Question: One of the questions that came up yesterday had to do with the perception of President Obama if he’s not reelected to another term, and the question is, would it be perceived as having lost, being out of the game for minorities? In other words, he’s an African American. This was his chance. He lost that chance. Is there some kind of vote of confidence actually in this for minorities in the United States?
Dr. Weeks: My feeling is no. What we’re seeing in the convention is a real push by the Democratic party to advance people, not only African Americans but also Latinos. I think the Democratic party understands demographically that this is a group of people that needs to remain in the party. Does that mean if Obama loses will the next nominee necessarily be a minority? Not necessarily. But I think now that’s just fundamentally a part of the party and won’t likely change.
Question: There was a story today, I don’t remember whose newspaper, saying the Latinos are very different and there is really, they are nearly [faced] against each other. Not so much, but very different. The Mexicans and the Cubans, because they have different origins, different immigration. Do you really think it’s really so strong between the Mexicans and the Cubans as two very opposed groups?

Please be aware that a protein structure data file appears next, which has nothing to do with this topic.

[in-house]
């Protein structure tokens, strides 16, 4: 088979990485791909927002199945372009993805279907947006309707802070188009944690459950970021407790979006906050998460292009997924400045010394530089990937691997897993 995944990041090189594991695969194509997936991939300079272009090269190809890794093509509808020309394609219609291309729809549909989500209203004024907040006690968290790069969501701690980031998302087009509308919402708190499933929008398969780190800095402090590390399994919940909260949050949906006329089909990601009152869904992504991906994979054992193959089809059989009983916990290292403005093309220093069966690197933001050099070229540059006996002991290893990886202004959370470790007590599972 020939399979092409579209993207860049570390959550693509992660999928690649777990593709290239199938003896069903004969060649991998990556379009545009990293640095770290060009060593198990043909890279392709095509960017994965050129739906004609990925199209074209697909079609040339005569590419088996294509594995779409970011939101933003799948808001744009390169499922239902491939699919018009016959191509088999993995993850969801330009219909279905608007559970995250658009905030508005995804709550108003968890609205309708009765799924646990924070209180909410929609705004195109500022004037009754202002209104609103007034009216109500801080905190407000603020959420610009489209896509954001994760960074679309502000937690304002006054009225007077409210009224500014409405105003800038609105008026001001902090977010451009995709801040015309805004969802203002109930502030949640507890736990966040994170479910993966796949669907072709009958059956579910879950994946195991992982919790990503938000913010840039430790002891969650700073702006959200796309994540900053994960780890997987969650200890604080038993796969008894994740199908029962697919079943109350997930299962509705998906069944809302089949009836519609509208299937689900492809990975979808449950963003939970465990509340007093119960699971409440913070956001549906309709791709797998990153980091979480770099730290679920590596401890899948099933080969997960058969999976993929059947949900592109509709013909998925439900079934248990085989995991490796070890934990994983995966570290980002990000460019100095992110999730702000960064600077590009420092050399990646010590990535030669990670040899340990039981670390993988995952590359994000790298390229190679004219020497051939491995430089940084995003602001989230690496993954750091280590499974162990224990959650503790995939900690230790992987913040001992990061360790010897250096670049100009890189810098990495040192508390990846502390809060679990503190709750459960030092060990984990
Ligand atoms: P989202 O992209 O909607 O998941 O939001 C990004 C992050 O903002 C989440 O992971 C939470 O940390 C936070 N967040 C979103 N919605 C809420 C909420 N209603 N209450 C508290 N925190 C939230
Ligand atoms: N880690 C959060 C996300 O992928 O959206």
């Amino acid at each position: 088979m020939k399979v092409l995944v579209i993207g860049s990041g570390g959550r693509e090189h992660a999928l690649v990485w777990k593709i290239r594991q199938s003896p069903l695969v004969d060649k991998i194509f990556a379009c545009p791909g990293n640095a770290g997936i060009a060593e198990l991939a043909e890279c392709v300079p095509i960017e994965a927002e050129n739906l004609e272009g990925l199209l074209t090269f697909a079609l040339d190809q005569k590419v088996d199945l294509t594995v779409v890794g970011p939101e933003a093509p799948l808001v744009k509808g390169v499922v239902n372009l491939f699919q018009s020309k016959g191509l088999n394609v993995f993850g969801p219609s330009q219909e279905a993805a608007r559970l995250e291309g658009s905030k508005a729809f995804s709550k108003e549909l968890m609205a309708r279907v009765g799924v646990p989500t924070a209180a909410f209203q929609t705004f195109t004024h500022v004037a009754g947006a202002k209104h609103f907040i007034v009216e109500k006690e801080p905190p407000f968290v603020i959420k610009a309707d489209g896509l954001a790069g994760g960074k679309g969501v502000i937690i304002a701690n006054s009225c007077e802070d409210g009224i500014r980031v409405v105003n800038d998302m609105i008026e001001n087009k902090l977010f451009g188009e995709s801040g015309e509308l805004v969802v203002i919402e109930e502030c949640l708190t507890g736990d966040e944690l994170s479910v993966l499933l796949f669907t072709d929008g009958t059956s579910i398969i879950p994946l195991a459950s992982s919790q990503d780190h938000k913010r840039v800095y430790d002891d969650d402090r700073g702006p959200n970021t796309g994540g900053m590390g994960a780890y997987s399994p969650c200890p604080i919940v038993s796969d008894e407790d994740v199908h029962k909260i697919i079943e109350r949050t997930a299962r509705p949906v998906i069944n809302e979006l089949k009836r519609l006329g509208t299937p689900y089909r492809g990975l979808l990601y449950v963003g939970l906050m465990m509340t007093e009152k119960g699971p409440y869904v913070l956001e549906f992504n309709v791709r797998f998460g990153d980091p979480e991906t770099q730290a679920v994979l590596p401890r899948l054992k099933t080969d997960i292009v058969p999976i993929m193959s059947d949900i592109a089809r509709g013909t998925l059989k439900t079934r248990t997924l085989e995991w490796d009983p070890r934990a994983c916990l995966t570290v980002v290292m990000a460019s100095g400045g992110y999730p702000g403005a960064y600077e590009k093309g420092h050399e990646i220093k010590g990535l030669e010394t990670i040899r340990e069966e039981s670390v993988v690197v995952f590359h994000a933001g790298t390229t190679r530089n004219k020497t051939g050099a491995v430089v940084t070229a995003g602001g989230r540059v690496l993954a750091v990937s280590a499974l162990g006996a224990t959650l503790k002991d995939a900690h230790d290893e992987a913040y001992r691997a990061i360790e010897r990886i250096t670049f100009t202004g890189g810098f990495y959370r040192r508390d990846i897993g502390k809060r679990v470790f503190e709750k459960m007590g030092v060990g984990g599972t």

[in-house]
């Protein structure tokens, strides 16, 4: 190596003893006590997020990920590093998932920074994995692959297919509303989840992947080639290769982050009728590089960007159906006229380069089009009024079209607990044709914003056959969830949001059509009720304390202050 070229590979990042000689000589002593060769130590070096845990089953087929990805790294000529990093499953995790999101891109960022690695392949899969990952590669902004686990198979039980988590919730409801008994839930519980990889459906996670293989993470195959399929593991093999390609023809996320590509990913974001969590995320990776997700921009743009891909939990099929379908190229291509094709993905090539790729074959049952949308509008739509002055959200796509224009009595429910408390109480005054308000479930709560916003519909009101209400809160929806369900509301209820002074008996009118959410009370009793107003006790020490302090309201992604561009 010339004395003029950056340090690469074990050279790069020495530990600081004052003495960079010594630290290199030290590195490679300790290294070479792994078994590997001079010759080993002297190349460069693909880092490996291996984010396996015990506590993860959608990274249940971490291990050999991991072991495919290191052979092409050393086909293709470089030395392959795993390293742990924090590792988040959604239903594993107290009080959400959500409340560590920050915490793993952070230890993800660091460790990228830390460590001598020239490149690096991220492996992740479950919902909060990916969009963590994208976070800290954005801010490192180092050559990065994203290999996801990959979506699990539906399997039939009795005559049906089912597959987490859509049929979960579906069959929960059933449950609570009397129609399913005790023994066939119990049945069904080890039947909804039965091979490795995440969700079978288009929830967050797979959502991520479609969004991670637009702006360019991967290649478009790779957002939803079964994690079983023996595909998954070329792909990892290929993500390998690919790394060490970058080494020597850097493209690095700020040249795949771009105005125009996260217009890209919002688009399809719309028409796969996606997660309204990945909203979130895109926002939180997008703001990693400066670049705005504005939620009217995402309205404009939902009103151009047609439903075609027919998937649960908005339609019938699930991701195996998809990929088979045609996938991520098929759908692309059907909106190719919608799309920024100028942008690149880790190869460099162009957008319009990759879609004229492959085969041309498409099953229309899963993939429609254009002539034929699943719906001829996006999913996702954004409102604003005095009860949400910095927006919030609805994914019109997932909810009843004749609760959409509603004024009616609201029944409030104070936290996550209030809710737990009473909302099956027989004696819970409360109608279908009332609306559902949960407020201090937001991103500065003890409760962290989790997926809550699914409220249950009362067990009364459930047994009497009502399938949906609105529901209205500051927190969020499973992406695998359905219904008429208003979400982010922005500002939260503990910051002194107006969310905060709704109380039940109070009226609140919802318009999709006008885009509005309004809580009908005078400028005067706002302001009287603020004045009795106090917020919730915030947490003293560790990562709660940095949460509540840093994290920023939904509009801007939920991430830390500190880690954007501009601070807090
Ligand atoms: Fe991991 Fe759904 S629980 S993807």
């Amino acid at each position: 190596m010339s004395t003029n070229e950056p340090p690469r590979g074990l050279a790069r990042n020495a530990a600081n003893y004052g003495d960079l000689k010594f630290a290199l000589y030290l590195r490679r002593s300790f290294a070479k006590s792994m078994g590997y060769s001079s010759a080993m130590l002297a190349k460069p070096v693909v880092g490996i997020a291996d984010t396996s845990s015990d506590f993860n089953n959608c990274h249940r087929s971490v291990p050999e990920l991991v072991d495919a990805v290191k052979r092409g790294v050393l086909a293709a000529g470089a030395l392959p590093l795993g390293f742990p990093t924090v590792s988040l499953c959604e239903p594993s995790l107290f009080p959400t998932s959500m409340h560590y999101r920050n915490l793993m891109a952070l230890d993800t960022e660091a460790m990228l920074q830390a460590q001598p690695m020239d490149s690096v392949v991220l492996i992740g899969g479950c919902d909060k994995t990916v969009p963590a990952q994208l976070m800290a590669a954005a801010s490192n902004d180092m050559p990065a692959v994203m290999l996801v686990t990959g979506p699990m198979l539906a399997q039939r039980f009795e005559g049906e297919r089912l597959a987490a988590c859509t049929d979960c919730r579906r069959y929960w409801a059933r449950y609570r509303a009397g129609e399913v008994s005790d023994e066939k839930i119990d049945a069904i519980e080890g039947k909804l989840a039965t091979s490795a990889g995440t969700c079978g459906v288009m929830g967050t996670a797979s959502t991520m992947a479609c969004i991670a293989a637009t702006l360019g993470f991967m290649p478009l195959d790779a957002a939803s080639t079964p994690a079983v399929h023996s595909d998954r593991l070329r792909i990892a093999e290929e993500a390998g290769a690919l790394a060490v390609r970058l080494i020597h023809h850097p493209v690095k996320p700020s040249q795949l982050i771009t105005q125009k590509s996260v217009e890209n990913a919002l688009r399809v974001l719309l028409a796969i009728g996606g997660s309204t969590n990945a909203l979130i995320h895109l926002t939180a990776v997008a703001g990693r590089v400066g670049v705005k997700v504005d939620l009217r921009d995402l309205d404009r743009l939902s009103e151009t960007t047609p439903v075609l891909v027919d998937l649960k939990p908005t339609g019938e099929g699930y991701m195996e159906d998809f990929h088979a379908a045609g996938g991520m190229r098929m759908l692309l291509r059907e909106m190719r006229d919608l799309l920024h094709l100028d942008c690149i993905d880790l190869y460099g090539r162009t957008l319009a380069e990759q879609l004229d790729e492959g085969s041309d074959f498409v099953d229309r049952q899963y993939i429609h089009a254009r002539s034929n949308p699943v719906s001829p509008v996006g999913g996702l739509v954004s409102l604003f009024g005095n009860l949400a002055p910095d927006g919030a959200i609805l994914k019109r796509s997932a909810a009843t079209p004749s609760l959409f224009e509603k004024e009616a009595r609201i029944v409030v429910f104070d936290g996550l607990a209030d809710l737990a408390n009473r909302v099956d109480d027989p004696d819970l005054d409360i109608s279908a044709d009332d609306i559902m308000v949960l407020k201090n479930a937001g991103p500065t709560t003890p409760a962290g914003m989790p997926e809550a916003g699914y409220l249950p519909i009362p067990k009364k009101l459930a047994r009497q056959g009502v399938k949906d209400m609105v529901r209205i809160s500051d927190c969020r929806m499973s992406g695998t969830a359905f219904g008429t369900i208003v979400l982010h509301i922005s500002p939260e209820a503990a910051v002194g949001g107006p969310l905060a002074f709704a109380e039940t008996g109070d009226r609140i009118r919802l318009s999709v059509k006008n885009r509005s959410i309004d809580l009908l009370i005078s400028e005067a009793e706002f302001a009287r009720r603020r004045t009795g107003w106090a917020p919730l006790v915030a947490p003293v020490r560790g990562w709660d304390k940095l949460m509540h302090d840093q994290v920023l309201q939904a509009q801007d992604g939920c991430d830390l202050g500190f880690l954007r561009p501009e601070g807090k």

Dr. Weeks: What I would say is the two groups are not opposed to each other. But it’s an excellent question, because if you look at the “Latino vote in Florida”, that’s a constituency that is interested primarily in Cuba and U.S. policy toward Cuba, and increasingly now U.S. policy toward Venezuela. As a result, their interests are very distinct from the interest of say Mexican Americans who live in Texas or California.
So I don’t think they’re opposed to each other. They have many common characteristics. But as a candidate, you have to explain very differently what your policies are going to be and that’s really why the Cuban American vote in Florida has typically gone more Republican, because Republicans typically are more hardline against Fidel Castro. So they have very different perspectives. But it’s a very good example of how the Latino vote is not one big bloc.
Moderator: Dr. Weeks, thank you so much for coming here today. We really appreciate it. Dr. Weeks has agreed to do one-on-ones after this session.